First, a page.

His attempt, however, to restore Macedonian rule beyond the Indus, where the native Chandragupta had established himself, was not successful. Seleucus entered the Punjab, but felt himself obliged in 302 to conclude a peace with Chandragupta, by which he ceded large districts of Afghanistan in return for 500 elephants. The pressing need for Seleucus once more to take the field against Antigonus was at any rate in large measure the cause of his abandonment of India. In 301 he joined Lysimachus in Asia Minor, and at Ipsus Antigonus fell before their combined power. A new partition of the empire followed, by which Seleucus added to his kingdom Syria, and perhaps some regions of Asia Minor. The possession of Syria gave him an opening to the Mediterranean, and he immediately founded here the new city of Antioch upon the Orontes as his chief seat of government. His previous capital had been the city of Seleucia which he had founded upon the Tigris (almost coinciding in site with Bagdad), and this continued to be the capital for the eastern satrapies. About 293 he installed his son Antiochus there as viceroy, the vast extent of the empire seeming to require a double government. The capture of Demetrius in 285 added to Seleucus's prestige. The unpopularity of Lysimachus after the murder of Agathocles gave Seleucus an opportunity for removing his last rival. His intervention in the west was solicited by Ptolemy, Ceraunus, who, on the accession to the Egyptian throne of his brother Ptolemy II. (285), had at first taken refuge with Lysimachus and then with Seleucus. War between Seleucus and Lysimachus broke out, and on the field of Corupedion in Lydia Lysimachus fell (281). Seleucus now saw the whole empire of Alexander, Egypt alone excepted, in his hands, and moved to take possession of Macedonia and Thrace. He intended to leave Asia to Antiochus and content himself for the remainder of his days with the Macedonian kingdom in its old limits. He had, however, hardly crossed into the Chersonese when he was assassinated by Ptolemy Ceraunus near Lysimachia (281).
Antiochus I. Soter (324 or 323–262) was half a Persian, his mother Apame being one of those eastern princesses whom Alexander had given as wives to his generals in 324. On the assassination of his father (281), the task of holding together the empire was a formidable one, and a revolt in Syria'broke out almost immediately. With his father's murderer, Ptolemy, Antiochus was soon compelled to make peace, abandoning apparently Macedonia and Thrace. In Asia Minor he was unable to reduce Bithynia or the Persian dynasties which ruled in Cappadocia. In 278 the Gauls broke into Asia Minor, and a victory which Antiochus won over these hordes is said to have been the origin of his title of Soter (Gr. for “saviour”). At the end of 275 the question of Palestine, which had been open between the houses of Seleucus and Ptolemy since the partition of 301, led to hostilities (the “First Syrian War”). It had been continuously in Ptolemaic occupation, but the house of Seleucus maintained its claim. War did not materially change the outlines of the two kingdoms, though frontier cities like Damascus and the coast districts of Asia Minor might change hands. About 262 Antiochus tried to break the growing power of Pergamum by force of arms, but suffered defeat near Sardis and died soon afterwards (262). His eldest son Seleucus, who had ruled in the east as viceroy from 275 (?) till 268/7, was put to death in that year by his father on the charge of rebellion (Wace, J. H. S. xxv., 1905, p. 101 f.). He was succeeded (261) by his second son Antiochus II. Theos (286–246), whose mother was the Macedonian princess Stratonice, daughter of Demetrius Poliorcetes. War with Egypt still went on along the coasts of Asia Minor (the “Second Syrian War”). Antiochus also made some attempt to get a footing in Thrace. About 250 peace was concluded between Antiochus and Ptolemy II., Antiochus repudiating his wife Laodice and marrying Ptolemy's daughter Berenice, but by 246 Antiochus had left Berenice and her infant son in Antioch to live again with Laodice in Asia Minor. Laodice poisoned him and proclaimed her son Seleucus II. Callinicus (reigned 246–227) king, whilst her partisans at Antioch made away with Berenice and her son. Berenice's brother, Ptolemy III., who had just succeeded to the Egyptian throne, at once invaded the Seleucid realm and marched victoriously to the Tigris or beyond, receiving the submission of the eastern provinces, whilst his fleets swept the coasts of Asia Minor. In the interior of Asia Minor Seleucus maintained himself, and when Ptolemy returned to Egypt he recovered Northern Syria and the nearer provinces of Iran. In Asia Minor his younger brother Antiochus Hierax was put up against him by a party to which Laodice herself adhered. At Ancyra (about 235?) Seleucus sustained a crushing defeat and left the country beyond the Taurus to his brother and the other powers of the peninsula. Of these Pergamum now rose to greatness under Attalus I., and Antiochus Hierax perished as a fugitive in Thrace in 228/7. A year later Seleucus was killed by a fall from his horse. His elder son, Seleucus III. Soter (reigned 227-223), took up the task of reconquering Asia Minor from Attalus, but fell by a conspiracy in his own camp.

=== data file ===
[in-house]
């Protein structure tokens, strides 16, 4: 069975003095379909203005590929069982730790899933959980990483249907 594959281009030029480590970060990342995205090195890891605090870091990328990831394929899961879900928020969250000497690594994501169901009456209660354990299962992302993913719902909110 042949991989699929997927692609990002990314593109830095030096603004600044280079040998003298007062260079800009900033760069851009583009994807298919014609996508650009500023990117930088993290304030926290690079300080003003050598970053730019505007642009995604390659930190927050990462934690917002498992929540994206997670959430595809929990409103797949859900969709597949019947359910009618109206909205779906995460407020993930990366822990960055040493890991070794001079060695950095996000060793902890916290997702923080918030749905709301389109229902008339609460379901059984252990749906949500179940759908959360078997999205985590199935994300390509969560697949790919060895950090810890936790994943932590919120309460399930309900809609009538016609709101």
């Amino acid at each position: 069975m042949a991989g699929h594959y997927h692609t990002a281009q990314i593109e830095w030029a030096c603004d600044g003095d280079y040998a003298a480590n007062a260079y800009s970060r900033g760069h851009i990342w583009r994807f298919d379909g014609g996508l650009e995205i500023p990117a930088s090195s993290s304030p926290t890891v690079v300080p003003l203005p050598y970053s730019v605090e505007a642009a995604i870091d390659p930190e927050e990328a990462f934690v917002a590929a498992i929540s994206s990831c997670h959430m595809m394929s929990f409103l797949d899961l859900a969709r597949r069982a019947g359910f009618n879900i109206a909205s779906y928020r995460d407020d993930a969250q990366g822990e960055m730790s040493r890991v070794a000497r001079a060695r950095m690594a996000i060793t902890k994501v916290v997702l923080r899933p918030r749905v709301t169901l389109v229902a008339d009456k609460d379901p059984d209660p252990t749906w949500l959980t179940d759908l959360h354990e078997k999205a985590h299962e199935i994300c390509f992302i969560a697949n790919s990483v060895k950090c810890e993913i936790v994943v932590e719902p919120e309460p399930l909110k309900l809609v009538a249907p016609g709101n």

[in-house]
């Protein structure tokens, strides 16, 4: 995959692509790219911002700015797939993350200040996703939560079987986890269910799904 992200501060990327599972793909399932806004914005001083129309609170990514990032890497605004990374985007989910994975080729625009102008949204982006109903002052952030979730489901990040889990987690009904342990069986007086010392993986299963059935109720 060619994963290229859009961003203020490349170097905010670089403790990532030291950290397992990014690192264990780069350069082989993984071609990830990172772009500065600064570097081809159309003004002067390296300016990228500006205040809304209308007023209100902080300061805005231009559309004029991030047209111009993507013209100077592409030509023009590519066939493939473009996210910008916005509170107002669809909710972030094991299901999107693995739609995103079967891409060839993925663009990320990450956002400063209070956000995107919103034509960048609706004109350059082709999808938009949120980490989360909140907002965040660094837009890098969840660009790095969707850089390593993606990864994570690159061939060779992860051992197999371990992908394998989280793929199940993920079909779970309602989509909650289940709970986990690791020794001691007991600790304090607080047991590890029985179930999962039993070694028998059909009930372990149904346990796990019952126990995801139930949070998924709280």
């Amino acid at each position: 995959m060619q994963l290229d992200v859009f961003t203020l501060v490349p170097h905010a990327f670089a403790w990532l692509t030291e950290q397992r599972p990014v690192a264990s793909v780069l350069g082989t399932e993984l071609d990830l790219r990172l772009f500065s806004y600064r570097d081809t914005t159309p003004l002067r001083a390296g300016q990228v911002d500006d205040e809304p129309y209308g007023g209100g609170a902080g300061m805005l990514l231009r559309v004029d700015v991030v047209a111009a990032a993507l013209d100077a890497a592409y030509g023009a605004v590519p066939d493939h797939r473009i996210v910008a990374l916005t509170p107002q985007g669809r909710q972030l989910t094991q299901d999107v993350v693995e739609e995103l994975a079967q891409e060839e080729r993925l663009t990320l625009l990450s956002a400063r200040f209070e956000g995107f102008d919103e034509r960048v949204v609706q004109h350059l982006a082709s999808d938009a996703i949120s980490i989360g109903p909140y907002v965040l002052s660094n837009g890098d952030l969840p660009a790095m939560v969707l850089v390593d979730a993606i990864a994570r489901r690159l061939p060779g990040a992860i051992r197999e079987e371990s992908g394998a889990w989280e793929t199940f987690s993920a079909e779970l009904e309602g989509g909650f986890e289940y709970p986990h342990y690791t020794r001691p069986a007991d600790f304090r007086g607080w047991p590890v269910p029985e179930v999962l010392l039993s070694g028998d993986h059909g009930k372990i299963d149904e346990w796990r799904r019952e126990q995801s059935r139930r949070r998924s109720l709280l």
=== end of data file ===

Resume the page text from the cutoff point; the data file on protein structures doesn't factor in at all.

Antiochus III. the Great (242-187), Callinicus's younger son, a youth of about eighteen, now succeeded to a disorganized kingdom (223). Not only was Asia. Minor detached, but the further eastern provinces had broken away, Bactria under the Greek Diodotus (q.v.), and Parthia under the nomad chieftain Arsaces. Soon after Antiochus's accession, Media and Persis revolted under their governors, the brothers Molon and Alexander. The young king was in the hands of the bad minister Hermeias, and was induced to make an attack on Palestine instead of going in person to face the rebels. The attack on Palestine was a fiasco, and the generals sent against Molon and Alexander met with disaster. Only in Asia Minor, where the Seleucid cause was represented by the king's cousin, the able Achaeus, was its prestige restored and the Pergamene power driven back to its earlier limits. In 221 Antiochus at last went east, and the rebellion of Molon and Alexander collapsed. The submission of Lesser Media, which had asserted its independence under Artabazanes, followed. Antiochus rid himself of Hermeias by assassination and returned to Syria (220). Meanwhile Achaeus himself had revolted and assumed the title of king in Asia Minor. Since, however, his power was not well enough grounded to allow of his attacking Syria, Antiochus considered that he might leave Achaeus for the present and renew his attempt on Palestine. The campaigns of 219 and 218 carried the Seleucid arms almost to the confines of Egypt, but in 217 Ptolemy IV. confronted Antiochus at Raphia and inflicted a defeat upon him which nullified all Antiochus's successes and compelled him to withdraw north of the Lebanon. In 216 Antiochus went north to deal with Achaeus, and had by 214 driven him from the field into Sardis. Antiochus contrived to get possession of the person of Achaeus (see Polybius), but the citadel held out till 213 under Achaeus's widow and then surrendered. Having thus recovered the central part of Asia Minor—for the dynasties in Pergamum, Bithynia and Cappadocia the Seleucid government was obliged to tolerate—Antiochus turned to recover the outlying provinces of the north and east. Xerxes of Armenia was brought to acknowledge his supremacy in 212. In 209 Antiochus invaded Parthia, occupied the capital Hecatompylus and pushed forward into Hyrcania. The Parthian king was apparently granted peace on his submission. In 209 Antiochus was in Bactria, where the original rebel had been supplanted by another Greek Euthydemus (see further Bactria and articles on the separate rulers). The issue was again favourable to Antiochus. After sustaining a famous siege in his capital Bactra (Balkh), Euthydemus obtained an honourable peace by which the hand of one of Antiochus's daughters was promised to his son Demetrius. Antiochus next, following in the steps of Alexander, crossed into the Kabul valley, received the homage of the Indian king Sophagasenus and returned west by way of Seistan and Kerman (206/5). From Seleucia on the Tigris he led a short expedition down the Persian Gulf against the Gerrhaeans of the Arabian coast (205/4). Antiochus seemed to have restored the Seleucid empire in the east, and the achievement brought him the title of “the Great King.” In 205/4 the infant Ptolemy V. Epiphanes succeeded to the Egyptian throne, and Antiochus concluded a secret pact with Philip of